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Tom Brady’s Terrible NFL Combine Performance is Proof the GOAT was Once Human AP Photo/Scott Audette
AP Photo/Scott Audette

The picture is infamous. A mugshot of the Michigan quarterback with his shirt off, wearing only baggy gray athletic shorts, standing stands next to an easel with his name on it. A future NFL superstar posing in front of the same blue background most of us have in our sixth-grade class photos.

From the photo alone, you could tell this man was not going to be a first-round pick. Far from it, actually.

Nowadays, this picture is pulled out to remind us to expect the unexpected. This scrawny, unimpressive-looking quarterback would turn out to be one of the greatest players in NFL history.

In 2000, however, the picture told the whole story. Because Tom Brady had one of the worst NFL scouting combine performances in the history of the event.

Tom Brady’s NFL Combine Performance was Awful

AP Photo/Jeff Roberson, YouTube

It’ll come as no surprise to those who watched Brady and his New England Patriots for more than two decades that his speed measurables don’t stack up against other, more mobile quarterbacks. And who isn’t a more mobile quarterback than Tom Brady?

But I’m not sure if people appreciate just how bad Brady’s combine numbers are.

Brady’s first professional football visit to Indianapolis began with a 5.28-second 40-yard dash, one of the slowest times recorded for quarterbacks of Brady’s ilk. TB12’s 40-yard time feels like an eternity when you consider that some of his peers were around half a second faster. Kansas City Chiefs QB Patrick Mahomes and Hall of Fame SNL Star Peyton Manning both ran a 4.80 40-yard dash in their respective combines. Other great QBs like Drew Brees (4.83) and Aaron Rodgers (4.71) are not even known as mobile quarterbacks, but they both got under 5.00 seconds. Even less mobile quarterbacks, including Tony Romo (5.01 seconds), Philip Rivers (5.08 seconds) and Nick Foles (5.14 seconds) all still finished better than Brady.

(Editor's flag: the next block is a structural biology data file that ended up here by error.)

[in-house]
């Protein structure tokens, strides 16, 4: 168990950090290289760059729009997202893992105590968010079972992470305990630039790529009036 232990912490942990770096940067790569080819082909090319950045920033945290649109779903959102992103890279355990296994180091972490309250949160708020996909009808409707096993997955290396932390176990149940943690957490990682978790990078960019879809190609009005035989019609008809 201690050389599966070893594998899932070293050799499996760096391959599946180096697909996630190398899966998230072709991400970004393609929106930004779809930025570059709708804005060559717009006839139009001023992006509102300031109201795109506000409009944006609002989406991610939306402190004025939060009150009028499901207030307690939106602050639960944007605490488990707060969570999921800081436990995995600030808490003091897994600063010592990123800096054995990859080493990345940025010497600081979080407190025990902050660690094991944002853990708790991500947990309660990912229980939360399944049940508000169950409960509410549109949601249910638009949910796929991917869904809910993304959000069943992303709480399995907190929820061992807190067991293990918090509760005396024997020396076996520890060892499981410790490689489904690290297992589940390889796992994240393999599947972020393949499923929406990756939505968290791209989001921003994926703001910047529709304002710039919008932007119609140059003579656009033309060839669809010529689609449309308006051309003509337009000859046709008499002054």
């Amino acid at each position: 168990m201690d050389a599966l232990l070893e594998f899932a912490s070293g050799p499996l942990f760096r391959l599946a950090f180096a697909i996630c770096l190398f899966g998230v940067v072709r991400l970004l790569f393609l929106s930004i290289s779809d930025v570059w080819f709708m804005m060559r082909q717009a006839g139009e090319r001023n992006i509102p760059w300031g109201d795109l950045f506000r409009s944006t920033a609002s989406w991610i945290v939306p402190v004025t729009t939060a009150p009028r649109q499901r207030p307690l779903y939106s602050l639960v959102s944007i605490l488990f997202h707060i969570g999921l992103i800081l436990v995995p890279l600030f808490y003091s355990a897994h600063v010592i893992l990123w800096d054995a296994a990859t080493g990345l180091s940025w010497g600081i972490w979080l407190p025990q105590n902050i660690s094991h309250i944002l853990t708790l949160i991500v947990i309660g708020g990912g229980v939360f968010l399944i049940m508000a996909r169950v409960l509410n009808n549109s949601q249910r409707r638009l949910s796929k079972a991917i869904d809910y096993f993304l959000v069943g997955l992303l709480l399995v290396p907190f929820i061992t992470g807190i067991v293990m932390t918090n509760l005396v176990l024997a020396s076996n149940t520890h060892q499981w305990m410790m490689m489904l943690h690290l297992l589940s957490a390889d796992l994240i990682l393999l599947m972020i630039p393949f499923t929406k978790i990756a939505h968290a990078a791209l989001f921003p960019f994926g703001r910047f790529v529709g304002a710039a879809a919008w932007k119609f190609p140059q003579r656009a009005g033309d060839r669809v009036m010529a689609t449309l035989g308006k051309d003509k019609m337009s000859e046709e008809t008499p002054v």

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In fact, Brady’s 40-yard dash is the fourth-worst time among all quarterbacks. Only Ryan Mallett, Toby Korrodi and Chris Redman, all tied at 5.37 seconds, were slower than the Hall of Fame QB. We know what happened to Mallett, who played behind Brady before flaming out in Houston. Chris Redman was taken in the third round by the Ravens, one of six drafted ahead of Brady in 2000. He bounced around practice squads, finishing his career with a 79.4 QB rating. Korrodi became an undrafted free agent and never played an NFL snap.

Still, when you think about how his career started and how it ended, Tom Brady almost has as many Lombardi trophies as he does seconds in his 40-yard time.

Brady’s three-cone drill, shuttle, 20-yard dash and 10-yard dash were no more impressive than his 40-yard dash. That’s to be expected considering that wide receivers and other fleet-footed position players excel in those events. But Brady’s jumping workouts? Those should have been way better than they were.

Korrodi, who is considered to have the worst overall combine performance by a quarterback, had a 25-inch vertical jump. Tom Brady’s vertical jump was just 24.5 inches.